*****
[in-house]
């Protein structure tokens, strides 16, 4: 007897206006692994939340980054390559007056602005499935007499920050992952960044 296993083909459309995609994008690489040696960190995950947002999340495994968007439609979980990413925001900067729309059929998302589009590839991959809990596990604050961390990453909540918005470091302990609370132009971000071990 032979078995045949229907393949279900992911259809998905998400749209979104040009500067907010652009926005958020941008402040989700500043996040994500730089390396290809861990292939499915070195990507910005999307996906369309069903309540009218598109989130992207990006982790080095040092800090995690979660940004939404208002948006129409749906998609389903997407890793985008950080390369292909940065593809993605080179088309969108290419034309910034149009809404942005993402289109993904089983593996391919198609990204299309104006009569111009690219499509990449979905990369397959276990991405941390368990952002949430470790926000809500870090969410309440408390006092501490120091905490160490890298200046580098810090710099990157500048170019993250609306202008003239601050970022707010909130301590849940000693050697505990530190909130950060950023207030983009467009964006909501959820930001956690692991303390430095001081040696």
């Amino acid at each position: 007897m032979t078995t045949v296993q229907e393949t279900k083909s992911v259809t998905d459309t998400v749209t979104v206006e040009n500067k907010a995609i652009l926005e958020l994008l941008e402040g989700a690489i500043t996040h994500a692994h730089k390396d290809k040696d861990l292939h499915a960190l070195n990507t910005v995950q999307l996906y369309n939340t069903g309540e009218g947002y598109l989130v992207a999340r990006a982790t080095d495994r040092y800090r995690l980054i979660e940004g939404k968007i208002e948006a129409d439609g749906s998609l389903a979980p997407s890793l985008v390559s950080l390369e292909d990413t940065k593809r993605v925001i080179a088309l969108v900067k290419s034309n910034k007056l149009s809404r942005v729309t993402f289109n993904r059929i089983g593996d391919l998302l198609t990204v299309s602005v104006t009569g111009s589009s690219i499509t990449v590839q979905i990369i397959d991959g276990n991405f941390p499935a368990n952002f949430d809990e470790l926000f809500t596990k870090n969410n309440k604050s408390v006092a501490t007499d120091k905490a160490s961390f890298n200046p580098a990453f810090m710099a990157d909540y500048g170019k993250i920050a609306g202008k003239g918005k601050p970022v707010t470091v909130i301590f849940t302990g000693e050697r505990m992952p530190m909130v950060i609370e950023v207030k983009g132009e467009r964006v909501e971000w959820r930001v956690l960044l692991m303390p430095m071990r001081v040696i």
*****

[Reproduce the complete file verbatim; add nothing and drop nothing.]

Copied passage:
[in-house]
């Protein structure tokens, strides 16, 4: 007897206006692994939340980054390559007056602005499935007499920050992952960044 296993083909459309995609994008690489040696960190995950947002999340495994968007439609979980990413925001900067729309059929998302589009590839991959809990596990604050961390990453909540918005470091302990609370132009971000071990 032979078995045949229907393949279900992911259809998905998400749209979104040009500067907010652009926005958020941008402040989700500043996040994500730089390396290809861990292939499915070195990507910005999307996906369309069903309540009218598109989130992207990006982790080095040092800090995690979660940004939404208002948006129409749906998609389903997407890793985008950080390369292909940065593809993605080179088309969108290419034309910034149009809404942005993402289109993904089983593996391919198609990204299309104006009569111009690219499509990449979905990369397959276990991405941390368990952002949430470790926000809500870090969410309440408390006092501490120091905490160490890298200046580098810090710099990157500048170019993250609306202008003239601050970022707010909130301590849940000693050697505990530190909130950060950023207030983009467009964006909501959820930001956690692991303390430095001081040696």
């Amino acid at each position: 007897m032979t078995t045949v296993q229907e393949t279900k083909s992911v259809t998905d459309t998400v749209t979104v206006e040009n500067k907010a995609i652009l926005e958020l994008l941008e402040g989700a690489i500043t996040h994500a692994h730089k390396d290809k040696d861990l292939h499915a960190l070195n990507t910005v995950q999307l996906y369309n939340t069903g309540e009218g947002y598109l989130v992207a999340r990006a982790t080095d495994r040092y800090r995690l980054i979660e940004g939404k968007i208002e948006a129409d439609g749906s998609l389903a979980p997407s890793l985008v390559s950080l390369e292909d990413t940065k593809r993605v925001i080179a088309l969108v900067k290419s034309n910034k007056l149009s809404r942005v729309t993402f289109n993904r059929i089983g593996d391919l998302l198609t990204v299309s602005v104006t009569g111009s589009s690219i499509t990449v590839q979905i990369i397959d991959g276990n991405f941390p499935a368990n952002f949430d809990e470790l926000f809500t596990k870090n969410n309440k604050s408390v006092a501490t007499d120091k905490a160490s961390f890298n200046p580098a990453f810090m710099a990157d909540y500048g170019k993250i920050a609306g202008k003239g918005k601050p970022v707010t470091v909130i301590f849940t302990g000693e050697r505990m992952p530190m909130v950060i609370e950023v207030k983009g132009e467009r964006v909501e971000w959820r930001v956690l960044l692991m303390p430095m071990r001081v040696i």